Pediatric Stroke Outcome Measure- A 2018 Update


Mar 08 2018

Pediatric Stroke Outcome Measure- A 2018 Update

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The Pediatric Stroke Outcome Measure: A predictor of outcome following arterial ischemic stroke. 

This is a review of a recently published article, The Pediatric Stroke Outcome Measure: A predictor of outcome following arterial ischemic stroke.

 

Article Summary:

Pediatric Stroke Outcome Measure (PSOM) is commonly used throughout pediatric hospitals as a standardized neurologic outcome measure for pediatric stroke. The PSOM has been validated for this population, however the long-term predictive value is largely unknown. This article mentions that the “predictive value of the PSOM at 1-month after AIS has not previously been reported.” The purpose of this article was to evaluate the relationship between neurologic outcomes at 1-month post pediatric arterial ischemic stroke (AIS) as well as motor and adaptive behavior outcomes at 12-months. They also measured the PSOM at 4 time points within the first year following AIS.

This was a single-site, prospective, longitudinal observational cohort study in which children were assessed using multiple outcome measures at 4 time points- acute, 1-month, 6-month, and 12-months post AIS diagnosis. 64 participants completed this study, of which had received their first diagnosis of AIS (27 neonates, 19 preschool-aged, and 18 school-aged children). Neuroradiologists examined infarct laterality, lesion location, and vascular territory affected in participants. The PSOM was used to measure the neurological impairments. With documented interrater reliability and construct validity, the PSOM measures impairments across 5 domains: sensorimotor (left and right), expressive language, receptive language, behavior, and cognition. Parent report is used with cognitive and behavioral subdomains, where as clinician-rated observation is used to evaluate sensorimotor and language subdomains. During this study, if an experienced clinician was unable to administer the PSOM, the Recovery and Recurrence Questionnaire (RRQ) was administered at each time point. The parent administered RRQ is strongly correlated to the clinician administered PSOM. Gross motor and fine motor skills were assessed using the Bruininks Oseretsky Test of Motor Proficiency 2 (BOT-2) for children >42 months and the Bayley Scales of Infant and Toddler Development (BSID-III) for children <42 months. The Vineland Adaptive Behavior Scales (VABS) was administered to measure the child’s activity and participation across 4 domains: communication, daily living, and motor and social skills, in addition to adaptive behavior.

The PSOM total scores in each age group at each time point were calculated. The highest median score was occurred at the acute time point in both preschool-aged and school-aged group showing a trend in reduction over time as the lowest 12-month time point occurred at preschool-aged and school-aged groups. “Hierarchical regression analyses were conducted to examine age group, lesion size, and 1-month dichotomized PSOM impairment in the prediction of FM, GM, and adaptive behavior scores at 12-months”. There were significant relationships between the 1-month PSOM scores and 12-month fine motor and VABS scores across all groups.  A significant relationship was found on fine motor, gross motor and VABS scores, suggesting that “children with PSOM impairment at 1-month are more likely to have a higher rate of FM, GM, and adaptive behavior impairments.”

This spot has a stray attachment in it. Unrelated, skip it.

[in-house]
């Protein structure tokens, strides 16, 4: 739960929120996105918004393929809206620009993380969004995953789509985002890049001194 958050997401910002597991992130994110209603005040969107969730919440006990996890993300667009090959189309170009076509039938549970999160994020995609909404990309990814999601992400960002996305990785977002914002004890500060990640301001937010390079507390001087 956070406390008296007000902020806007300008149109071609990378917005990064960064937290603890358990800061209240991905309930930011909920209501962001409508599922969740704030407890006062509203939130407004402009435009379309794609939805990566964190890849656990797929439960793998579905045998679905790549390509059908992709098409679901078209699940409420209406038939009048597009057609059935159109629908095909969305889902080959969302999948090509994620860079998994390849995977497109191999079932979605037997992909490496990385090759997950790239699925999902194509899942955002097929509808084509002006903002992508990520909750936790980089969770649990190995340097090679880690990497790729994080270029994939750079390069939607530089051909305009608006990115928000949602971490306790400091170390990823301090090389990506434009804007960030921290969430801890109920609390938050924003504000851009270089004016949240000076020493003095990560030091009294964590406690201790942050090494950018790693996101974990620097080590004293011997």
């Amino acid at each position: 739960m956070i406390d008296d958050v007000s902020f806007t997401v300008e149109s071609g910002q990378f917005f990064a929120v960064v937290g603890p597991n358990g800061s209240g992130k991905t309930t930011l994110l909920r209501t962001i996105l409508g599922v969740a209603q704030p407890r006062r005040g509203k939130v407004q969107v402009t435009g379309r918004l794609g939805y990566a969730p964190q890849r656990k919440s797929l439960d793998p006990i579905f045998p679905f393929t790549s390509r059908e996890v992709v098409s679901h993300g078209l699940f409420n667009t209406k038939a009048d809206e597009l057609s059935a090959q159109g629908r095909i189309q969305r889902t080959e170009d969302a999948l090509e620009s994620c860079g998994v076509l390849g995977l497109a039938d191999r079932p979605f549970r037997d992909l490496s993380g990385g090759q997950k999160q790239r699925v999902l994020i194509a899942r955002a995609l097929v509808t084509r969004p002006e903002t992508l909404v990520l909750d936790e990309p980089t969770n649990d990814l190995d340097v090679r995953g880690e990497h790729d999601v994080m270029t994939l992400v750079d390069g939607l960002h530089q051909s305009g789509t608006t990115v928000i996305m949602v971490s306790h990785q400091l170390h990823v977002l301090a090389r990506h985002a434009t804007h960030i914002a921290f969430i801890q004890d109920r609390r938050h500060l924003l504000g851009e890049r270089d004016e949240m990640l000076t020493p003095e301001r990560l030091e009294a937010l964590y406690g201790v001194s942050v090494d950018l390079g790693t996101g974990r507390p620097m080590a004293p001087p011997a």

Overall, this study suggests that neurologic outcome following pediatric AIS varies and differs depending on age at stroke onset. The study also supports the predictive value of 1-month PSOM outcomes for motor and adaptive outcomes at 12-months, primarily for older children (> 5 years old at stroke onset). Lower fine and gross motor function and adaptive abilities at 12-months was associated with neurological impairments identified by the PSOM at 1-month.  Furthermore, children over 5 years old in the nonimpaired range of the PSOM at 1-month post stroke are less likely to develop gross motor or adaptive impairments at 12-months.

Article Strengths and Limitations:

In regards to strengths, this study uses multiple outcome measures and evaluated its’ participants at 4 time points during recovery post-AIS diagnosis. Another strength is that they assessed 64 children of varying age ranges and that they conducted in-depth lesion measurements for comparisons to the outcome measures.

This study recognizes that there were limitations in regards to assessing the correlation with fine motor such as: a weak but significant relationship between 1-month PSOM and fine motor outcomes. This could be due to fine motor tasks on BSID-III and BOT-2 primarily requiring unimanual ability allowing a child to complete the task using the less-affected limb. Also, this study only examined outcomes up to 12-month post pediatric AIS, which may be too early to evaluate functional outcomes in this population.

Conclusion:

In conclusion, when used at 1-month post-AIS diagnosis, the PSOM was predictive of adaptive behavior, and fine and gross motor outcomes at 12-months.

 

Cooper, A. N., Anderson, V., Hearps, S., Greenham, M., Hunt, R. W., Mackay, M. T., Monagle, P., & Gordon, A. L. (2018). The Pediatric Stroke Outcome Measure: A predictor of outcome following arterial ischemic stroke. Neurology90(5), e365-e372.

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